TV Classics: The Lucy Show

The Lucy Show:

USA 1962-68, six seasons, 156 episodes 30 minutes each, CBS, black & white (first season) and color (seasons 2 through 6). Narrated by: Roy Rowan, Cast: Lucille Ball, Vivian Vance, Gale Gordon, Mary Jane Croft, Candy Moore, Ralph Hart, Jimmy Garrett, Dick Martin.

Plot summary: Lucy Carmichael, a widowed mother of two, lives with her divorcée friend Vivian Bagley and her son. Together, they master they ups and downs of everyday life, including money troubles and men.

Review:  In loving memory of a comedienne who has remained popular for many decades on television until today, I have decided to have a look at her first show without Desi Arnaz, The Lucy Show, which is available on DVD (some of you may be pleased to know).

Two years after the completion of  The Lucy-and-Desi Comedy Hour in 1960, Lucille Ball returned to playing another incarnation of her famous Lucy character on CBS. Starting out in black-and-white and insisting on her original I Love Lucy time slot on Monday nights, Ms. Ball and her network did not expect this new show to last longer than a season. Reunited with co-star Vivian Vance from her previous hit show, the new format, however, was instantly embraced by her audience as well as by the industry, which rewarded her with an Emmy Award nomination for Outstanding Continued Performance by an Actress in a Series (Lead). The sitcom would go on to pick up six additional nominations and two acting wins for Ball.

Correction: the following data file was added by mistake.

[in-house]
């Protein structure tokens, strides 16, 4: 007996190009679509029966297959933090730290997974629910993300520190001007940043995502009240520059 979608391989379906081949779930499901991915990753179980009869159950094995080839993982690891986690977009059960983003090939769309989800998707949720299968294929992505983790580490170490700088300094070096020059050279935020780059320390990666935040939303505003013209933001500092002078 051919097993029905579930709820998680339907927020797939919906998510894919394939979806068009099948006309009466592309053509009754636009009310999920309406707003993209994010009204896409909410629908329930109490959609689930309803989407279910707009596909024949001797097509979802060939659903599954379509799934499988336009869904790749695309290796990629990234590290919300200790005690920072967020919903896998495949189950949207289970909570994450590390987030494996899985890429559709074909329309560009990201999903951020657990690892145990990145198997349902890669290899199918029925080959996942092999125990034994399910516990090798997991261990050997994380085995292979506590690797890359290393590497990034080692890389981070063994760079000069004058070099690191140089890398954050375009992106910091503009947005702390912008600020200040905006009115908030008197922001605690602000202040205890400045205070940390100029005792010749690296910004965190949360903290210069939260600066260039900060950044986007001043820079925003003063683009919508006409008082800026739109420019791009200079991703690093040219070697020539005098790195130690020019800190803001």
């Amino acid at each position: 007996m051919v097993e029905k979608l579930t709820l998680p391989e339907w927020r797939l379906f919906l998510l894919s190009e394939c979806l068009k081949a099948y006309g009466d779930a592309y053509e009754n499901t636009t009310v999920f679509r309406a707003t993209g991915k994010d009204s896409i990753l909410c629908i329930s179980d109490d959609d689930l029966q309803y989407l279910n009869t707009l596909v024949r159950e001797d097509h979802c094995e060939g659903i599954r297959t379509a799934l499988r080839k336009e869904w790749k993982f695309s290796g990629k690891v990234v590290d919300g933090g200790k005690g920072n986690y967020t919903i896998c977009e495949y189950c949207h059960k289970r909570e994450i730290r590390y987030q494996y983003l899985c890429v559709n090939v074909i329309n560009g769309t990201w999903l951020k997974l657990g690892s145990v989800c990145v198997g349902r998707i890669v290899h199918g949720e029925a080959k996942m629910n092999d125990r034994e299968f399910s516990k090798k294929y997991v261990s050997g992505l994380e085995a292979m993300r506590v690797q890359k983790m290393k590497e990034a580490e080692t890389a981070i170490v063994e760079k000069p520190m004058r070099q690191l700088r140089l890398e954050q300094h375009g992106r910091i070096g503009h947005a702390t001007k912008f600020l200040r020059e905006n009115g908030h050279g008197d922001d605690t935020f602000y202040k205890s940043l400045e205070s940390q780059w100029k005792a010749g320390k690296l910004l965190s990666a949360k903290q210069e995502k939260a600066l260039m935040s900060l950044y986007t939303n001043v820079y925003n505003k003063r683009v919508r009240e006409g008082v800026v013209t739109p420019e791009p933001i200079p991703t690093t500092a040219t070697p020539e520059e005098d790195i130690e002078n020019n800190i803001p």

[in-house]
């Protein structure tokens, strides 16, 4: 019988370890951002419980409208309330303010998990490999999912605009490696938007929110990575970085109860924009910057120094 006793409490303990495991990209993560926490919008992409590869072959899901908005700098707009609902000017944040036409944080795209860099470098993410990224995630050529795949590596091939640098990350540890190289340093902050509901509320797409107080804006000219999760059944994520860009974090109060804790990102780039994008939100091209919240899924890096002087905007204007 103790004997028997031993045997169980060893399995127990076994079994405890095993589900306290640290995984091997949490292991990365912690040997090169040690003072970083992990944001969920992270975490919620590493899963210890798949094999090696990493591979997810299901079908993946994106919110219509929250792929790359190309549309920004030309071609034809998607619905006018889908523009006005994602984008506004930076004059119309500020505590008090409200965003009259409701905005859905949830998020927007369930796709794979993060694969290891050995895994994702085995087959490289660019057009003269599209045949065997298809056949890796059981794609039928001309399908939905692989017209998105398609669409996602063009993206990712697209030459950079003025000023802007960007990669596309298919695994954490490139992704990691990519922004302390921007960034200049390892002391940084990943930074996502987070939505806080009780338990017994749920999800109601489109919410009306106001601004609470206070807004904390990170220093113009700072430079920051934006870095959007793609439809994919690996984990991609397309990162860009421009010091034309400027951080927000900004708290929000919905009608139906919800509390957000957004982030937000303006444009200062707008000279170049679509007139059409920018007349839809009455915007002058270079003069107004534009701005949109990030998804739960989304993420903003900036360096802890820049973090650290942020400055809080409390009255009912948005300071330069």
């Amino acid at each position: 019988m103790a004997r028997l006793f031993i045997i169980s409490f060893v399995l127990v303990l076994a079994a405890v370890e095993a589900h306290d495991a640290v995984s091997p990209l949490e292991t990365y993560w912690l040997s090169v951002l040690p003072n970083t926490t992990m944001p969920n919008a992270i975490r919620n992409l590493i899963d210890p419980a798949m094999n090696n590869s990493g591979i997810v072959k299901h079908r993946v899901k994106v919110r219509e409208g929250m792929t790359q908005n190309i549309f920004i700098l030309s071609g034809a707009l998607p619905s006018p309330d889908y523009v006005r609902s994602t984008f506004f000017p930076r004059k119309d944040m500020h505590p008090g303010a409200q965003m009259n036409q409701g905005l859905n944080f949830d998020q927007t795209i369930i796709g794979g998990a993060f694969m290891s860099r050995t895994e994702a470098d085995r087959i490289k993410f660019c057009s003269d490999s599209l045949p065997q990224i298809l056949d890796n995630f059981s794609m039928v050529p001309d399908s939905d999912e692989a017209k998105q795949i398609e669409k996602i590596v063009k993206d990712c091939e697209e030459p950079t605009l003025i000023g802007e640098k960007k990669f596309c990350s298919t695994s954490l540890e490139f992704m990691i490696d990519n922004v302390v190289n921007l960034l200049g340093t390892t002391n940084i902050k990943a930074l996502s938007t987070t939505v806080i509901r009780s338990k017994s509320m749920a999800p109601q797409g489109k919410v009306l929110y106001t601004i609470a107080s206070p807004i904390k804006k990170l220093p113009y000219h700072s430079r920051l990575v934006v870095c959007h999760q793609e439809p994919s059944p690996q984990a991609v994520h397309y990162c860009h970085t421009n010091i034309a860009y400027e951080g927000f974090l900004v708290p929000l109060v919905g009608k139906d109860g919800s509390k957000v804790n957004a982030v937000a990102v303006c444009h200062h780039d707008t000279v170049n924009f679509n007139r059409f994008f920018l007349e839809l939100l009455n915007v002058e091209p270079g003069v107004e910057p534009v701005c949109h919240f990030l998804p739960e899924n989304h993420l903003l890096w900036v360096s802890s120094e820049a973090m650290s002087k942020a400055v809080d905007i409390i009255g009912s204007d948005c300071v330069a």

Starting out as a widowed mother of two, the new Lucy lived with her best friend Vivian, TV’s first divorcée mother, and had to face the challenges of everyday life as a single parent. Undergoing many changes in casting and plot throughout its six successful seasons, The Lucy Show proved to be a steady favorite on CBS and featured guest stars such as Ann Sothern, Wayne Newton, George Burns, Jack Benny, and many more. Shot in color from its second season on but broadcast in black-and-white until 1965, the show also did well in ratings until Ball bowed out of her own show after selling Desilu Productions. She moved on to star in Here’s Lucy on CBS for another six years, a show her new production company, Lucille Ball Production,s owned the rights to, and thus continued the tradition of the comedienne having control over her own program.

Melanie Simone is a writer with a degree in American Studies and English. On Talking Classics she savors her love for vintage Hollywood.